$\ds{\Huge\left.2\right):} \bbox[15px,#ffd]{\ds{% \sum_{0\ \leq\ r\ \leq\ n}{\pars{-1}^{r}{n \choose r} \over 4r + 1} = {4^{n}\,n! \over 1 \cdot 5 \cdot 9 \cdot \pars{4n + 1}}:\ {\large ?}}}$. \begin{align} \sum_{0\ \leq\ r\ \leq\ n}{\pars{-1}^{\,r}\,{n \choose r} \over 4r + 1} & = \sum_{r = 0}^{n}\pars{-1}^{\,r}{n \choose r}\int_{0}^{1}t^{4r}\,\dd t = \int_{0}^{1}\sum_{r = 0}^{n}{n \choose r}\pars{-t^{4}}^{r}\,\dd t = \int_{0}^{1}\pars{1 - t^{4}}^{n}\,\dd t \\[5mm] & \stackrel{\large t^{4}\ \mapsto\ t}{=}\,\,\, {1 \over 4}\int_{0}^{1}t^{-3/4}\,\pars{1 - t}^{n}\,\dd t = {1 \over 4}\,{\Gamma\pars{1/4}\Gamma\pars{n + 1} \over \Gamma\pars{n + 5/4}} \\[5mm] & = {1 \over 4}\,n!\,{1 \over \Gamma\pars{1/4 + \bracks{n + 1}}/\Gamma\pars{1/4}} = {1 \over 4}\,n!\,{1 \over \pars{1/4}^{\,\overline{n + 1}}} \\[5mm] & = {1 \over 4}\,n!\,{1 \over \prod_{r = 0}^{n}\pars{1/4 + r}} = {1 \over 4}\,n!\,{1 \over \prod_{r = 0}^{n}\bracks{\pars{4r + 1}/4}} \\[5mm] & = {1 \over 4}\,n!\,{1 \over \bracks{\prod_{r = 0}^{n}\pars{4r + 1}}/4^{n + 1}} = \bbx{\ds{{4^{n}\,n! \over 1 \cdot 5 \cdot 9 \cdot \pars{4n + 1}}}} \end{align}

@marty cohen 2018-04-15 02:51:35

Your answer to 2 generalizes readily to $\sum_{r=0}^n \dfrac{(-1)^r\binom{n}{r}}{ar+b} = \dfrac{n!a^{n}}{\prod_{r=0}^n(ar+b)}$.

@Felix Marin 2018-04-18 02:42:28

@martycohen I guess so. Thanks.

@lab bhattacharjee 2013-12-25 12:15:35

For the first Question let $\displaystyle S_n=\sum_{1\le r\le n}\frac{(-1)^{r-1}\binom nr}r$

$\displaystyle\implies S_{m+1}-S_m=\sum_{1\le r\le m+1}(-1)^{r-1}\frac{\binom{m+1}r-\binom mr}r-\binom m{m+1}\frac{(-1)^m}{m+1}$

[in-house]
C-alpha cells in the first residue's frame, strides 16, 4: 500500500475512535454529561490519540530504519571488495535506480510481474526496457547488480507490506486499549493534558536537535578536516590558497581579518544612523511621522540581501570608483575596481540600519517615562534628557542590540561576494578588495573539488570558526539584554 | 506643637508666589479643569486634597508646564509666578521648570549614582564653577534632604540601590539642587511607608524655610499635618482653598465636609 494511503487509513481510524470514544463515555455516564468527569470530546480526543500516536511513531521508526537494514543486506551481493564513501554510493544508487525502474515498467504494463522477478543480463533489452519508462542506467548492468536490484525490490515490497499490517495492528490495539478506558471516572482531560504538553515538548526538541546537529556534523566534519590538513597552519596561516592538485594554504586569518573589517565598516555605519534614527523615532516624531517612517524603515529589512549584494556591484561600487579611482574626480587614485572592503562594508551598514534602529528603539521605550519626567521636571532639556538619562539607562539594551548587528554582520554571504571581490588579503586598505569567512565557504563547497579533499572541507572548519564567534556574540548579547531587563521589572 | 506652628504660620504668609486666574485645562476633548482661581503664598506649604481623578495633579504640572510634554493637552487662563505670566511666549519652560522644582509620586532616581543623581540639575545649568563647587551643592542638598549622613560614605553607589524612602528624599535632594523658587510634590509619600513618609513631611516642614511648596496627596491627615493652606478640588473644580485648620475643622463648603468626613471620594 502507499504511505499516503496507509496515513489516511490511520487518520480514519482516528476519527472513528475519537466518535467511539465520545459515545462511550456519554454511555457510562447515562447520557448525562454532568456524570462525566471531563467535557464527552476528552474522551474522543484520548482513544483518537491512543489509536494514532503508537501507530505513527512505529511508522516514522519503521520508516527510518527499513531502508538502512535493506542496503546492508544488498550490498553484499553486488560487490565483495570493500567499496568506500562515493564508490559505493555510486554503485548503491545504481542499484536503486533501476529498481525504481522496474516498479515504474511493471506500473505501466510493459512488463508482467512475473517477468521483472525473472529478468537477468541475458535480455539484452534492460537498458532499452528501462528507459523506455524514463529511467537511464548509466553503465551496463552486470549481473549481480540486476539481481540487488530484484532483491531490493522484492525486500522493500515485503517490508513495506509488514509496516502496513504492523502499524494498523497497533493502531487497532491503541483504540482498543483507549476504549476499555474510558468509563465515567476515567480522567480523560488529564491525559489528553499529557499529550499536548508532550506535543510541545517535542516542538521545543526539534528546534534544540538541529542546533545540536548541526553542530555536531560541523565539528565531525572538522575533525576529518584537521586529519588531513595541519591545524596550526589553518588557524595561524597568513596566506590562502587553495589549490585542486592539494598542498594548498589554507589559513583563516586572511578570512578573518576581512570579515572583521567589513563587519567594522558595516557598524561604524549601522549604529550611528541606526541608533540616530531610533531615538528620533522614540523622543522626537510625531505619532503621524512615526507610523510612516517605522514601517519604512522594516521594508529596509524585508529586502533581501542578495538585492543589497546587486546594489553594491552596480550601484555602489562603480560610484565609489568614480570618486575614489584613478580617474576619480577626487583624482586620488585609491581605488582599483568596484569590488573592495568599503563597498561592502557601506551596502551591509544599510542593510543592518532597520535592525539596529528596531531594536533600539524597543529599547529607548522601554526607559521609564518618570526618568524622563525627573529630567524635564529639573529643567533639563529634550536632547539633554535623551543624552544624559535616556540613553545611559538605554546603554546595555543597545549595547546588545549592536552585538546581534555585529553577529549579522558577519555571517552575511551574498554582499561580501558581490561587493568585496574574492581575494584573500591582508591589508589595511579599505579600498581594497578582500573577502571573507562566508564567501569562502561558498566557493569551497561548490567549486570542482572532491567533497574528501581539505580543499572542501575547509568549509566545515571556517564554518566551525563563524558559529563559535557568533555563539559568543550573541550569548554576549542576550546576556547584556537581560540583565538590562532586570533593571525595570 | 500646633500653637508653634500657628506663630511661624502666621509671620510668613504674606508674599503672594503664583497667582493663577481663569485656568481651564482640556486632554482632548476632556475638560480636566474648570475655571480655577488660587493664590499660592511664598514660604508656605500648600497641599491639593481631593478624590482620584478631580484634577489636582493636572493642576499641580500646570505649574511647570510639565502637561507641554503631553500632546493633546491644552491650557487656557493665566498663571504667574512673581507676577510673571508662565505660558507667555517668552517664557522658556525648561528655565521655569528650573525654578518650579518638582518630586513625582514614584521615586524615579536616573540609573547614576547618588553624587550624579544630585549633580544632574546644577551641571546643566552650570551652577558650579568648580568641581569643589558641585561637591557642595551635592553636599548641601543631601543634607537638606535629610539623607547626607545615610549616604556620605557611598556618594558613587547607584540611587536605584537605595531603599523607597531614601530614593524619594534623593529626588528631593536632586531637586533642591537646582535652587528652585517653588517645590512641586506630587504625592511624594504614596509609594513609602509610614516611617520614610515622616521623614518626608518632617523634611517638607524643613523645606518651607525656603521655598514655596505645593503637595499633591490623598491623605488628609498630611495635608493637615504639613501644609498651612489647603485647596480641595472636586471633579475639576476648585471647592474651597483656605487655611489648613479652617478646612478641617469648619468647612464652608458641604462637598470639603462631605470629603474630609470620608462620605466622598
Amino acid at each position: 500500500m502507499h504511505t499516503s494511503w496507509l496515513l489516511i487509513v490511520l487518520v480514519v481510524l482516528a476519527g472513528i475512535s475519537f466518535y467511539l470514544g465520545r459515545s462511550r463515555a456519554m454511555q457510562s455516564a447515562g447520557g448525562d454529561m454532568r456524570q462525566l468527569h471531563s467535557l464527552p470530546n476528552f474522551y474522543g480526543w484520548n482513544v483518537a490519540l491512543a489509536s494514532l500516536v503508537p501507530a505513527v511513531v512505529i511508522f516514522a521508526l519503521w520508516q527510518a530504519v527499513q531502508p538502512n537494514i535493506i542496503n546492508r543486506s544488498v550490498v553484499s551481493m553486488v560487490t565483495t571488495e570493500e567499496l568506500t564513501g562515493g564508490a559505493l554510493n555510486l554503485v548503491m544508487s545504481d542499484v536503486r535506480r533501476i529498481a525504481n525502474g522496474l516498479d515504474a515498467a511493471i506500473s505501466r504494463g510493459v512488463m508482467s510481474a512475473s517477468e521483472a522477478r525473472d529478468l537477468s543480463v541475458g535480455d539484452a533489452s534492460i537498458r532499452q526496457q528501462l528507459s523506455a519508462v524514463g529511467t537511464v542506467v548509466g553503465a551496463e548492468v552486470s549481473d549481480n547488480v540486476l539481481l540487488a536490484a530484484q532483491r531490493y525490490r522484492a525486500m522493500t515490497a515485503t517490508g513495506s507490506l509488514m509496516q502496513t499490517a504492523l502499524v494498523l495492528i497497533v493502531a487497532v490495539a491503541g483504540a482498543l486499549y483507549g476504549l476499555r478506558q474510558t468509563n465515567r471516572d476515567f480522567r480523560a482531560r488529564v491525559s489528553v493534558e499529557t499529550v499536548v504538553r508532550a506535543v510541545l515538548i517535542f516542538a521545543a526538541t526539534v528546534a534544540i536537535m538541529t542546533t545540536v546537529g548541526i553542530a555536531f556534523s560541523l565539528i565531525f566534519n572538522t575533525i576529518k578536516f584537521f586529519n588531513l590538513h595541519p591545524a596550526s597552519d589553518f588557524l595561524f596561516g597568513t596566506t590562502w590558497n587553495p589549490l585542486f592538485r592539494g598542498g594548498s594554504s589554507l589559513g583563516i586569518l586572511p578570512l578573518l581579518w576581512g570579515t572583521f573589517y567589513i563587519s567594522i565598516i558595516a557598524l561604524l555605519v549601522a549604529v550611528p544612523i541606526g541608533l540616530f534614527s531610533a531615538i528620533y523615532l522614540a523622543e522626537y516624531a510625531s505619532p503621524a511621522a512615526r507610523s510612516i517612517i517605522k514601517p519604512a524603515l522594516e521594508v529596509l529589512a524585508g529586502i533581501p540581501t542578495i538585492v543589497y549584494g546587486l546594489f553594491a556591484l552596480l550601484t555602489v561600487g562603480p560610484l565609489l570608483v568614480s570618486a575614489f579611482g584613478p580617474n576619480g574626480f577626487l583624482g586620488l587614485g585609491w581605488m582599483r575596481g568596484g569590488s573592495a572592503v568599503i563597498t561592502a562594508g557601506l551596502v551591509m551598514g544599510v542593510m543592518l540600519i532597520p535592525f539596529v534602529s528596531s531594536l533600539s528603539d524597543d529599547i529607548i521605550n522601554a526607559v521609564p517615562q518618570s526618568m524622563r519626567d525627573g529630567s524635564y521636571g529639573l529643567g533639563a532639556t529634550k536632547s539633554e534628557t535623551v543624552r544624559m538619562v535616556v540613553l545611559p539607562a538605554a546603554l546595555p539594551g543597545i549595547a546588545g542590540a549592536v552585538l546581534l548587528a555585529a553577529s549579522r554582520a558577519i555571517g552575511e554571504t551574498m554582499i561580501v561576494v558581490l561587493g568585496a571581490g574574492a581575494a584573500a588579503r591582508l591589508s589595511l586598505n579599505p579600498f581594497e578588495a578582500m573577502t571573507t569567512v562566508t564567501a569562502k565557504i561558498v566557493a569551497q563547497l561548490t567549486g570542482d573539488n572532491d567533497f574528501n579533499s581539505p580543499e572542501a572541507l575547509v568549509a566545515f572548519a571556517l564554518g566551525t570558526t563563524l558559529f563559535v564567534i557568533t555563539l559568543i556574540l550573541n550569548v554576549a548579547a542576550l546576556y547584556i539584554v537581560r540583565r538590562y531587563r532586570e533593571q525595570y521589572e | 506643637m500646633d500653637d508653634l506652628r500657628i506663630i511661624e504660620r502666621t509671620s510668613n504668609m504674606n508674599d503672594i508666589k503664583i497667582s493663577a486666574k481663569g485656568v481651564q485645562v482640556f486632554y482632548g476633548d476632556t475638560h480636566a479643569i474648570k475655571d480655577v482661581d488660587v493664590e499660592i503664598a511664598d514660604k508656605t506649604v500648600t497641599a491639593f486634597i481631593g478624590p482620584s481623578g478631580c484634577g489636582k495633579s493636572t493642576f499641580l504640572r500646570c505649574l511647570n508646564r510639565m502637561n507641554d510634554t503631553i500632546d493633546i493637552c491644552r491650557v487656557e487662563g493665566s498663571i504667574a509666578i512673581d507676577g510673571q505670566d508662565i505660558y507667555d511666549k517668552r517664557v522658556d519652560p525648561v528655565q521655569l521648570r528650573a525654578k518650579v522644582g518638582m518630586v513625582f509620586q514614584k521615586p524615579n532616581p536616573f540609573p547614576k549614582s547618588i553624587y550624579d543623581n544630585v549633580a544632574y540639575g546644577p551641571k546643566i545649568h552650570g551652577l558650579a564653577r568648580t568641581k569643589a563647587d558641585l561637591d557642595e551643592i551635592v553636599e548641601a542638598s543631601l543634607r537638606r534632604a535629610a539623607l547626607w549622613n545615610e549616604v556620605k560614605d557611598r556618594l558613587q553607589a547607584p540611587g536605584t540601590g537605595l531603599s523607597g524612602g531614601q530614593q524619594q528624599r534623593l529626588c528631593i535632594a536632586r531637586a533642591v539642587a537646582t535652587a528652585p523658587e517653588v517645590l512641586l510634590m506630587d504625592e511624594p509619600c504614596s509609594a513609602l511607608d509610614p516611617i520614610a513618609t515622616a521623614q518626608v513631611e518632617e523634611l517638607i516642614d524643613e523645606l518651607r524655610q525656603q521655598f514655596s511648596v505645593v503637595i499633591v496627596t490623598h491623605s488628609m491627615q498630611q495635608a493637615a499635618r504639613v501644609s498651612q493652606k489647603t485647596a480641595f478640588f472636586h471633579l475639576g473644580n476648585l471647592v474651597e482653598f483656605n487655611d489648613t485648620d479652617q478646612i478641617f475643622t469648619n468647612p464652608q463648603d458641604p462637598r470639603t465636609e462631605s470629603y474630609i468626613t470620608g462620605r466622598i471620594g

$\displaystyle=\sum_{1\le r\le m+1}(-1)^{r-1}\frac{\binom{m+1}r-\binom mr}r$ as $\binom mr=0$ for $r>m$ or $r<0$

Now using this formula, $\displaystyle\binom{m+1}r=\binom mr+\binom m{r-1}\iff \binom{m+1}r-\binom mr=\binom m{r-1}$

Again, $\displaystyle\frac{\binom m{r-1}}r=\frac{m!}{\{m-(r-1)\}!(r-1)!\cdot r}=\frac1{m+1}\cdot\frac{(m+1)!}{(m+1-r)!\cdot r!}$ $\displaystyle=\frac1{m+1}\cdot\binom{m+1}r$

$\displaystyle\implies S_{m+1}-S_m=\sum_{1\le r\le m+1}(-1)^{r-1}\cdot\frac1{m+1}\cdot\binom{m+1}r$ $\displaystyle=\frac1{m+1}\sum_{1\le r\le m+1}(-1)^{r-1}\binom{m+1}r$ $\displaystyle=\frac{1-(1-1)^{m+1}}{m+1}$

$\displaystyle\implies S_{m+1}-S_m=\frac1{m+1}$

Now, $\displaystyle S_1=\frac11$

As $\displaystyle S_2-S_1=\frac12\implies S_2=1+\frac12$ and so on

@OR. 2013-07-06 15:42:22

You can always use Petkovsek's algorithm. It only requires some algebra to prove this and other problems alike.

You can read about it in the book $A=B$ (available free online).

Another thing is that derivation of polynomials is a completely algebraic operation.

You can always write instead of $(P(x))'|_{x=1}$ write $[P(x+1)-P(1)]/x|_{x=0}$, perhaps what is equivalent, rewrite in powers of $(x-1)$, which involves iterated division by $(x-1)$. [I just pressed Alt+F7 to try to compile the LaTeX] And little by little hide the calculus from the proof that you have.